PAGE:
Love affairs can be one of the most challenging experiences of our lives. It demands energy and brings deep questions about what we want and who we are. Each history is unique, but common factors can be found among a number os relationships that have ended. Psych2Go listed six of them to help you figure out what may not be working so well between your partner and you:
Disagreements about how to spend money are stronger predictors of divorce relative to other common marital disagreements. This is the conclusion of a study produced by different Universities. According to longitudinal data from Nation Survey of Families and Households of USA, less financially stable couples are more likely to fight about their finances. Discordances about how to distribute household income or innability to pay bills are important factors that can end a relationship.
Relationships are not homogeneous and undergo different stages. Sexual life is commonly more intense in the beginning of a romance, but it’s normal to a couple to have less sex when one partner faces a challenge – like a disease or a loss of a relative. Although having such an issue might just be a phase, maintain a sexless life for months may be a signal that emotional and physical needs – such intimacy, cooperation and trust – are not being met. Furthermore, when a person no longer wants to be intimate with his/her partner, the lack of intimacy can generate feelings of loneliness for both partners and can lead the relationship to an end. According to a study of S.M.S. Medical College, in India, 22% of divorces were related to sexual dysfunctions such as unsatisfactory coital experiences, sexual disinterest and variant sexual habits.
Lack Of Communication
The difficulty to communicate one’s feelings to their partner may be caused by one’s inability to connect with thier own emotions. Sometimes, it’s difficult to express our emotions to others when we don’t quite understand what is really bothering us in a relationship. Once we are able to recognize uncomfortable feelings, the next challenge is being able to communicate that to our partner in a compassionate way. It’s essential to develop a habit f listening to each other as an attempt to find common ground where both needs can be met. The expectation that one’s partner will read their mind to magically resolve issues can affect their connexion and increases emotional distance. When the dialogue happens, some communication habits are deeply harmful, such as interrupting, not listening to the other, impoliteness and focusing on the negative. It’s easy to become judgmental, blaming and defensive when we talk about uncomfortable subjects, but it’s worthy trying to become mindful of our communication style in order to avoid a communication break down. John Gottman, professor of Psychology at Washington University, have conducted researches that suggests four types of communication that can end relationships: contempt, defensiveness, criticism of partners’ personality and the refusal to communicate at all.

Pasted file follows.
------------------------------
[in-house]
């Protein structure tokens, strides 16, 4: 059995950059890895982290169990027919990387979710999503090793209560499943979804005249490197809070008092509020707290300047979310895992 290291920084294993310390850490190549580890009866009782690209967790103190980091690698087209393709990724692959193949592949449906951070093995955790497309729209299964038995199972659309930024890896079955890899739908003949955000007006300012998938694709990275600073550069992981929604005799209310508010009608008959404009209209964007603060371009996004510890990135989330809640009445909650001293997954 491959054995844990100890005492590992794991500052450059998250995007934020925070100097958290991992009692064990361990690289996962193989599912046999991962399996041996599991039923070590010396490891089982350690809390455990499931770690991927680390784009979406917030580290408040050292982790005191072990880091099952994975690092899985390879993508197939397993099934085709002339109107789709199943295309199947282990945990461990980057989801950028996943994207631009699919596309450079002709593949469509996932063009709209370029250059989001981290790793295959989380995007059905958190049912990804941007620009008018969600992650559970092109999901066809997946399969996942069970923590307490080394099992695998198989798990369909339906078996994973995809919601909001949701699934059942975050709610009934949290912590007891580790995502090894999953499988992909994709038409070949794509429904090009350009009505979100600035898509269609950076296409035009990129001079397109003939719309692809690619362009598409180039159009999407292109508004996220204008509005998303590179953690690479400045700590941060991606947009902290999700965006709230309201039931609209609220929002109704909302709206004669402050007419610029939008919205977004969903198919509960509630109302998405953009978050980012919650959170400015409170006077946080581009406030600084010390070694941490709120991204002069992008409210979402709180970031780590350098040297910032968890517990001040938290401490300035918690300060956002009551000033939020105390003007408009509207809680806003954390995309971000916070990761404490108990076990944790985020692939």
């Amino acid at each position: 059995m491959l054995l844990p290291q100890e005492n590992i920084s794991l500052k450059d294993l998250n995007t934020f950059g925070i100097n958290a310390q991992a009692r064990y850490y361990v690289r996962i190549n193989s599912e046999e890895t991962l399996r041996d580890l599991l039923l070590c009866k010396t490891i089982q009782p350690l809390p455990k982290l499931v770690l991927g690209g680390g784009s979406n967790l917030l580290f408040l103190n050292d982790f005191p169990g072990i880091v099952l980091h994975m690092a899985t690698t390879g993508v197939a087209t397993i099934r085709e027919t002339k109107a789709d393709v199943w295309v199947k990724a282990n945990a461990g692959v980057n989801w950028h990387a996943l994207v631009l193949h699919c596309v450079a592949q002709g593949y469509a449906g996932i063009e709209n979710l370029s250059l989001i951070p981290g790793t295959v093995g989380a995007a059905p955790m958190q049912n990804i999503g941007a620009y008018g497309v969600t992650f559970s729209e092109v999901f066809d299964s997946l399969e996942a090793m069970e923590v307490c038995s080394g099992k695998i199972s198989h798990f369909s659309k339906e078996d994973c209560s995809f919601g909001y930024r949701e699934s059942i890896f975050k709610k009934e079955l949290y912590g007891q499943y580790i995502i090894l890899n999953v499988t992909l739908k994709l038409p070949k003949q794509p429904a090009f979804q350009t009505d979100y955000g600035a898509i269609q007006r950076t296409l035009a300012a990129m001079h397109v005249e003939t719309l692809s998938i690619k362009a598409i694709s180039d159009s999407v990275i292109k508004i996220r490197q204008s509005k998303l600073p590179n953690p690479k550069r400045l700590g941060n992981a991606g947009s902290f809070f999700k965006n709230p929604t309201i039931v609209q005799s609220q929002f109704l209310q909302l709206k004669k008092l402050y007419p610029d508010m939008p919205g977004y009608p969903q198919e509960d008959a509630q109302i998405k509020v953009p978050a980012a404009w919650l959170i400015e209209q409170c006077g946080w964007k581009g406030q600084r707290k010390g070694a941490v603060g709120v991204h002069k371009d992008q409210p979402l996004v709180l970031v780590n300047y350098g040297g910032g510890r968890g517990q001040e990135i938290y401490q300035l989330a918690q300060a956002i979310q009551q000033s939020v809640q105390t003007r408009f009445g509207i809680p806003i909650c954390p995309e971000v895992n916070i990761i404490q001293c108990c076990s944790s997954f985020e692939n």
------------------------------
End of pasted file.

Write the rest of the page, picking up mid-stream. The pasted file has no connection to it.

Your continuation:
Conflictive life goals
There aren’t two people exactly equal. A common challenge to couples is dealing with theirs differences and learning from them. It’s common to have distinct preferences – one prefers going to concerts and loves comedies while the partner practises sports and enjoys horror movies. However, when differences concern values, the challenge is deeper. If one partner dreams about having kids and the other doesn’t, the negotiation about the life to be shared is more complex. A study of Oklahoma University showed that too much conflict or arguing was the second most common reason for divorce, affecting 61% of people interviewed. It’s important to check if your partner has similar objectives in a relationship, otherwise it may be hard to keep on it. Differents life goals contribute to the incapacity of making plans and imagining a future together.
In a relationship, lies are commonly associated to “infidelity”. The Oklahoma’s University study also showed that infidelity was the third most common reason to divorces, affecting 58% of people. However, extramarital affairs aren’t the only lie that damages relationships. Lying about your family history, your objectives or pretending to be someone that you aren’t in order to fit in what your partner wants also have devastating impacts. Even little lies about your mood are harmful because it makes the liar unable to be vulnerable in the relationship. Lies can be signals of lack of trust and it shows difficulty to share emotions, factors that end any relationship.
Couple Grows Apart
Sometimes, couples start out having similar life goals. Nevertheless, as time goes on, each one may develop new interests and objectives. In the beginning, both want to have kids and live in big cities with well-paid jobs, but after years, one partner wants to travel and works remotely whereas the other keeps with initial plans. If you feel your goals won’t cross anytime your partner’s dreams in the near future, it may be time to break up. Movies make it seem like you should sacrifice your dreams in the name of true love, but this idea creates unbalanced relationships in which one person gives up on their dreams to follow those of the partnet. True love isn’t about giving up on yourself, but constructing a common path that makes sense for both. In this situation, breaking up isn’t always synonym of lack of love, but may be a reasonable acceptance that a relation may continue in a different way.
The six situations mentioned above may not be entirely fixable. If you feel your relationship is in one of them, it’s a good idea to connect with yourself first in order to check what is it that you are willing to compromise and then share your thoughts with your partner. Talking to him/her in a honest way and openly listening to their perspective can be an essential steps to understand if you can solve it together.